If you have a co-host or plan to virtually interview guests, you’ll probably rely on a cloud-based recording option like Zoom or ZenCastr to record the conversation and then export the audio into your editing software.
If you’d rather not deal with editing (you’re in good company), you can use a website like Upwork or Fiverr.com to find a freelancer who specializes in podcast editing. Or just be really good and record your episodes in one take.
To publish your podcast, you will need a media “host” (or a place for the content to live online, similar to a website host).
There are many choices, but Libsyn and BuzzSprout are two popular options. Media hosting prices are typically tiered based on the amount of content you plan to upload.
Different media hosts show different information and levels of detail in their reporting. Having access to these stats can help you understand your audience and target your podcast marketing. If you plan to monetize your podcast, these stats will also demonstrate to potential sponsors the value of promoting on your show.
There are a number of websites popping up that offer all-in-one solutions for recording, editing and hosting as well as a clear path to monetization. These are a popular choice for new podcasters because of their simplicity (and they’re often free), but reviews on these services are mixed. Established podcasters lament the lack of detailed reporting and control they offer creators. Some also cite difficulty transferring podcasts away from the services.
With the technical parts of your podcast system in place, it’s time to distribute the show!
Some media hosts may help submit your podcast to different podcast directories, but it’s easy to do on your own using a url and rss feed if this isn’t a service they provide.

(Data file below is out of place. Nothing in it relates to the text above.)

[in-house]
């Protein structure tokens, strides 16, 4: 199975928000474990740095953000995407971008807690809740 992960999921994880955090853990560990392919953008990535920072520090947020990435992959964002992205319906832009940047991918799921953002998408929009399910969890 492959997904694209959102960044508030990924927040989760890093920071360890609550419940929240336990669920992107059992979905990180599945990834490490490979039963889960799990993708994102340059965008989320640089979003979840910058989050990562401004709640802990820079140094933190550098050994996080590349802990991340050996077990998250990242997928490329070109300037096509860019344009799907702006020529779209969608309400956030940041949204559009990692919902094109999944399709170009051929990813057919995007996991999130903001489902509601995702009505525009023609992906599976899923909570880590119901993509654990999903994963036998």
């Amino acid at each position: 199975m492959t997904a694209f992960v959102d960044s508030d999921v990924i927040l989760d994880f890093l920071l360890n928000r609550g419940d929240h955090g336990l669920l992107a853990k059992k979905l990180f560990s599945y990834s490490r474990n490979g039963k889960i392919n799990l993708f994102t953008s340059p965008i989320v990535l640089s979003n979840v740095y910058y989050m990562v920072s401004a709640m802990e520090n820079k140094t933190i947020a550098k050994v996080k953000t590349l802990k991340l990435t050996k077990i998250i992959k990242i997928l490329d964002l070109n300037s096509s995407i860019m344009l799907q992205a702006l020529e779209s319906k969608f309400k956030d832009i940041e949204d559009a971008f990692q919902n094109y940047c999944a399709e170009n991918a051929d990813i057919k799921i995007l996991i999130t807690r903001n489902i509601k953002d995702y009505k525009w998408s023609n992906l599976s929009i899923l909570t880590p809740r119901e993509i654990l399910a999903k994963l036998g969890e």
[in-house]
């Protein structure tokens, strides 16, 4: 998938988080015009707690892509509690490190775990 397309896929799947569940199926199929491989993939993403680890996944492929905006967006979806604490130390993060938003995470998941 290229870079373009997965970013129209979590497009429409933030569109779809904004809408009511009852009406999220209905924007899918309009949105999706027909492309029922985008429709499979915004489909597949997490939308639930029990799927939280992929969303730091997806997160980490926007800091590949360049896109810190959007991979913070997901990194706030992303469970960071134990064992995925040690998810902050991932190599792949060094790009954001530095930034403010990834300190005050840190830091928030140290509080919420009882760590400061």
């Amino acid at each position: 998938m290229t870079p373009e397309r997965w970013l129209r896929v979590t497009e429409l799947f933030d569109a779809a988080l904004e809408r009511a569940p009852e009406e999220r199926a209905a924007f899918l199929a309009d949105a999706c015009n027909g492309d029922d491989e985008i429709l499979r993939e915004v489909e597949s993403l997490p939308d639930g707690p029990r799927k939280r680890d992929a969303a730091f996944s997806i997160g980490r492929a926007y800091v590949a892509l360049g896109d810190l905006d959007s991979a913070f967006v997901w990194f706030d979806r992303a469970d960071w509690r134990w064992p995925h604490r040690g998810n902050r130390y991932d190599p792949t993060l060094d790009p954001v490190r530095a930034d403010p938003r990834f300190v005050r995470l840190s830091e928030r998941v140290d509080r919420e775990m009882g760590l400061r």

The main podcast players (Apple Podcasts, Google Podcasts, and Spotify) represent the vast majority of podcast listeners, so they should be your first priority. The less common podcast directories often pull from these main sources, so over time your podcast will start popping up in other directories as well.
Promoting The Show
Most podcast experts recommend launching your podcast with three episodes—this gives people a chance to binge listen and get a sense of what to expect from the show, even when it’s brand new.
You can build anticipation on social media before the show launches with teaser clips and behind the scenes glimpses into what you’re working on. With each new episode, plan to share it multiple times on multiple platforms. Revisit that “Who is your audience?” question and focus on the platforms where they already hang out.
Hosting a podcast takes time and investment in equipment, hosting, software and tools. You are creating a valuable resource for listeners, so there’s nothing wrong with wanting to generate revenue from it!
Arranging corporate sponsorships and including ads within your podcast is one way of generating income, but listener-supported options are also becoming more common. Your podcast could be available only to paid subscribers, or it may be publicly available and you use a platform like Patreon to let super-fan listeners show their support with ongoing monthly pledges.
Keep On Keeping On
By far the hardest part about getting started in podcasting is sticking with it. Like studying an instrument, it takes a lot of effort, and the results can be slow to surface.
Get to know other podcasters. Find a group of encouraging friends. And the minute you have an audience, start talking to them. Nothing is more motivating and inspiring than talking to someone who is benefiting from the valuable work you’re doing.
For links to tutorials and current product and service recommendations, check out the supporting resources list on MusicStudioStartup.com/resources.
Andrea Miller is the piano teacher and entrepreneur behind the Music Studio Startup podcast and blog. She talks about all things business and coaches musicians who want to build financially sustainable studios.